I cannot find an clear editorial about it. Can you help me with

How this DP works?

How to combine the answers(meet)?

# | User | Rating |
---|---|---|

1 | tourist | 3882 |

2 | maroonrk | 3539 |

3 | Benq | 3513 |

4 | MiracleFaFa | 3466 |

5 | ksun48 | 3462 |

6 | ecnerwala | 3446 |

7 | slime | 3428 |

8 | Um_nik | 3426 |

9 | jiangly | 3401 |

10 | greenheadstrange | 3393 |

# | User | Contrib. |
---|---|---|

1 | awoo | 191 |

1 | -is-this-fft- | 191 |

3 | Monogon | 184 |

4 | YouKn0wWho | 182 |

4 | Um_nik | 182 |

6 | maroonrk | 169 |

7 | antontrygubO_o | 167 |

8 | errorgorn | 165 |

8 | kostka | 165 |

10 | SecondThread | 164 |

I cannot find an clear editorial about it. Can you help me with

How this DP works?

How to combine the answers(meet)?

↑

↓

Codeforces (c) Copyright 2010-2022 Mike Mirzayanov

The only programming contests Web 2.0 platform

Server time: May/22/2022 14:12:02 (g1).

Desktop version, switch to mobile version.

Supported by

User lists

Name |
---|

Hello!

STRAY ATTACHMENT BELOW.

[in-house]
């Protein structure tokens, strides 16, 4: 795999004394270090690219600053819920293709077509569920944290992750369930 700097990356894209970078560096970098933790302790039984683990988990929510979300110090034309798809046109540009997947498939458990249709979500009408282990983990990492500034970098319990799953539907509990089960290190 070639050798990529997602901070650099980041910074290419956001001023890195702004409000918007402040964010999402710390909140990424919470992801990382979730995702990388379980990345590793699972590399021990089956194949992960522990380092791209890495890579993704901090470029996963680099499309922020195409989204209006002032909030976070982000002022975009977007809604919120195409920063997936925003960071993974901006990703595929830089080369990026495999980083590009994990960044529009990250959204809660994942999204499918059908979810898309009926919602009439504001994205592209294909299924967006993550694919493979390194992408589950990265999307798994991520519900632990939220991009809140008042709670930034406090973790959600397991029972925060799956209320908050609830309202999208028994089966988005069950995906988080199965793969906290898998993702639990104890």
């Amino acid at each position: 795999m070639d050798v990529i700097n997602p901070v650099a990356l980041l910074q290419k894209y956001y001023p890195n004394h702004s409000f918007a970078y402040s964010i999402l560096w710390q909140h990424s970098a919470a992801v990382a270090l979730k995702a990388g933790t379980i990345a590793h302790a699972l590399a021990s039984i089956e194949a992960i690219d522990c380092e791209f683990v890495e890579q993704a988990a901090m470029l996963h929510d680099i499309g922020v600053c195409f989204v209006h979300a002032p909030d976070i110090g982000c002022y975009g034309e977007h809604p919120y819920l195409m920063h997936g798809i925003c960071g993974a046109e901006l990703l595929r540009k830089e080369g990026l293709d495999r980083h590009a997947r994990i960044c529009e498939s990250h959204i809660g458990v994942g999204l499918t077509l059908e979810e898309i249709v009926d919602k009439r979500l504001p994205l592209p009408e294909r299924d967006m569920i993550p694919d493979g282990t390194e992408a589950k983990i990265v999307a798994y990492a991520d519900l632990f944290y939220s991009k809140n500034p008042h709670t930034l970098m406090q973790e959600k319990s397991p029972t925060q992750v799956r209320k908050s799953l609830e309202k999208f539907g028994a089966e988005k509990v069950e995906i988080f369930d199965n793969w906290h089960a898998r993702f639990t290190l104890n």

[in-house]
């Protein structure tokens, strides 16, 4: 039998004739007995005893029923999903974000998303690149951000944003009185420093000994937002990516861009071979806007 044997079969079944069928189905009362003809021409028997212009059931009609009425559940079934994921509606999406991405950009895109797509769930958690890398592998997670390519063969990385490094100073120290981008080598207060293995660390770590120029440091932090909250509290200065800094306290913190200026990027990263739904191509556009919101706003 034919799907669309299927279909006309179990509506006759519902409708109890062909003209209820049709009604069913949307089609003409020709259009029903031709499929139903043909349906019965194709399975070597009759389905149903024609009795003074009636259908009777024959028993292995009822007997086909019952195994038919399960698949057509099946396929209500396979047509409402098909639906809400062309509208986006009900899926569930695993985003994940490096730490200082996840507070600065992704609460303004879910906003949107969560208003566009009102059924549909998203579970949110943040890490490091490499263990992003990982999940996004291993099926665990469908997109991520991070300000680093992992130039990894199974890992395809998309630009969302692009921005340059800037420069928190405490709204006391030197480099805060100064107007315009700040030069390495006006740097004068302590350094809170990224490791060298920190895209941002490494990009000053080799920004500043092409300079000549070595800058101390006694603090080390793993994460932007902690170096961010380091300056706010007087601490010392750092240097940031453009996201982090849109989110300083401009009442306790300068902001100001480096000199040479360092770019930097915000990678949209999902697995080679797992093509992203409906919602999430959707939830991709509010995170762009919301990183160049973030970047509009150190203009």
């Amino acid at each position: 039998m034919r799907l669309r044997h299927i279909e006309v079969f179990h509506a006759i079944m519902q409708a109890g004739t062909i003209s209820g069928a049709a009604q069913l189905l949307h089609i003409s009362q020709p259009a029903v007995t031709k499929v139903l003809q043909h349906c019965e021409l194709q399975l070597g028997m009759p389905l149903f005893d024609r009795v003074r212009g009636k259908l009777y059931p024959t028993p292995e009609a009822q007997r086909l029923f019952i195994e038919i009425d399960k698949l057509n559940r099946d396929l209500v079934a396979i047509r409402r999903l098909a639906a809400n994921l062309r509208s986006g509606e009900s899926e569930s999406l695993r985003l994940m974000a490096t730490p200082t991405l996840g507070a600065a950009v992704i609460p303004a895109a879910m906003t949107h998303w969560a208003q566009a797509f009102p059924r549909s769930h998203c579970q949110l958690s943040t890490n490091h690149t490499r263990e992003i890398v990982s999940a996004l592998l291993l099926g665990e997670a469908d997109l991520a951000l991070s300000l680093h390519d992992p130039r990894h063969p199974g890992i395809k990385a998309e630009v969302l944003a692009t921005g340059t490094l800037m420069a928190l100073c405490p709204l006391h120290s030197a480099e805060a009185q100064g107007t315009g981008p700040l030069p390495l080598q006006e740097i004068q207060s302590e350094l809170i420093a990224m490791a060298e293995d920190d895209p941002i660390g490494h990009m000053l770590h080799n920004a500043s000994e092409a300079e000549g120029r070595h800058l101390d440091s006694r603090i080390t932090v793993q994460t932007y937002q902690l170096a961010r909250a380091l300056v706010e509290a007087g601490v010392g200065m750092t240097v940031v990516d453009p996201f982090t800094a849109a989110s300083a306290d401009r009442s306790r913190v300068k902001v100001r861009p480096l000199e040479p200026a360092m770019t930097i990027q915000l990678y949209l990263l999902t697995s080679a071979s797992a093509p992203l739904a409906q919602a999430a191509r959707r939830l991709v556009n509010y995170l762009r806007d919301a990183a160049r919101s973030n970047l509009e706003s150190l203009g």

It may be fruitful to take a look at problem 1105E - Helping Hiasat . Also check out this comment.

Anyways, I will try to summarize the solution. First, observe you can reduce Max Independent Set to Max Clique by considering the complement graph. You then solve it using meet-in-the-middle. The main idea is to break the graph nodes into two halves and first find the max clique size for every subset of each half using DP.

Now, to "meet", you have to consider cliques which intersect both halves. The trick is to loop over all subsets of nodes in the second half (say we are currently considering $$$S_2$$$). If $$$S_2$$$ is not a clique, ignore it. Otherwise, construct the set $$$S_1$$$ of all nodes of the first half which have edges to all the nodes in $$$S_2$$$ (so that together they still form a clique shared by both halves). Since you have already precomputed the size of the max clique existing in $$$S_1$$$ using DP, you know that the "meeting" answer is $$$dp[S_1] + |S_2|$$$. Then you simply take the maximum over all the subsets you considered. The problem you linked to also asks for the actual nodes in a maximum independent set, but this is just a matter of reconstructing the solution (say, save the actual subsets instead of their sizes).

Overall it will take $$$O(2^{n/2} \cdot n^2)$$$ or $$$O(2^{n/2} \cdot n)$$$, depending on the way you represent the graph (I advise you to implement neighbour lists as bitmasks).

Hope it helped!

Thank you very much! I'll check it out now.